In some people the nerve injury is obvious but in others a specialist may be needed to locate and treat the injury.. Changes in skin temperature, skin color, or swelling of the affected limb.. In CRPS-affected limbs, bones that receive signals from the damaged nerves rarely become affected.. Nerve specialists help locate the injured nerve by mapping the sensory changes on the skin.. Psychological treatment helps people with CRPS to feel better and better recover from CRPS.. Drugs often used to treat CRPS include:. Acetaminophen to reduce pain associated with inflammation and bone and joint involvement.. Rarely used former treatments include:. Cutting injured nerves or nerve roots.. People with CRPS often ask if cutting the damaged nerve above the site of injury would end the pain.. For more information, see the HEAL Initiative .

Around 95% of BPH patients still get TURP surgery. This is because it is still one of the most effective and affordable BPH surgeries available.

Transurethral Resection of the Prostate or TURP is a minimally invasive surgical procedure that is performed for the treatment of abnormal growth in the prostate gland.. The procedure is performed using a resectoscope.. Instead, BPH usually causes urinary discomfort and dysfunction by compressing the urethra.. Hence, when the prostate doctor removes the extra part of the enlarged prostate gland, it relieves the urethra and restores urinary function.. TURP is usually the first treatment a surgeon recommends if your symptoms are not being relieved via medicines and other non-surgical management techniques.. The most effective treatments of BPH are medical management and surgery.. In most cases, the decision of choosing between medical management and surgery is taken out of the patient’s hands depending on the severity of the condition and their symptoms.. Even among the different surgeries for BPH, TURP is still considered to be the gold standard because it is effective and has a fast recovery.. Surgery: Once the inspection is complete, the surgeon will insert a resectoscope through the urethra and cut excess part of the prostate.. The surgery takes about 60-90 minutes and is performed under either general or spinal anesthesia, depending on the patient’s condition and the surgeon’s preference.. You may need a catheter for at least 1-2 weeks after the surgery, or at least until the swelling in the urethra has gone down.. Recovery is usually fast after TURP surgery as it is a minimally invasive procedure.. Make sure to complete your antibiotic course to prevent infection.. Avoid sex for at least 3-4 weeks to ensure the urethra is completely healed.. Around 95% of BPH patients still get TURP surgery, even with other treatment techniques available.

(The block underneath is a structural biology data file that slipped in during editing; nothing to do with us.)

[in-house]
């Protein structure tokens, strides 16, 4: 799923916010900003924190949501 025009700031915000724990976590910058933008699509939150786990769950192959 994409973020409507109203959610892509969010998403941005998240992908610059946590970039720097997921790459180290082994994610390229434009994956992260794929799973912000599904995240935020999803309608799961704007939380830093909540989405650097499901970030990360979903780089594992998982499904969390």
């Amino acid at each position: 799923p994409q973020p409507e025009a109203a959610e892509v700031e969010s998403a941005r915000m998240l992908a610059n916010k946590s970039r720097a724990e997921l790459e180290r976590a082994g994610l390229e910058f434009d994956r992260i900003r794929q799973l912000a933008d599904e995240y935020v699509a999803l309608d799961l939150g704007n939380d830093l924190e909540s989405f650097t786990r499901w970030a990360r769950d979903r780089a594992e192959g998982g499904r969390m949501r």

Treatment for benign prostate conditions, such as hyperplasia, can have many complications and an extensive recovery time. Learn more about it here.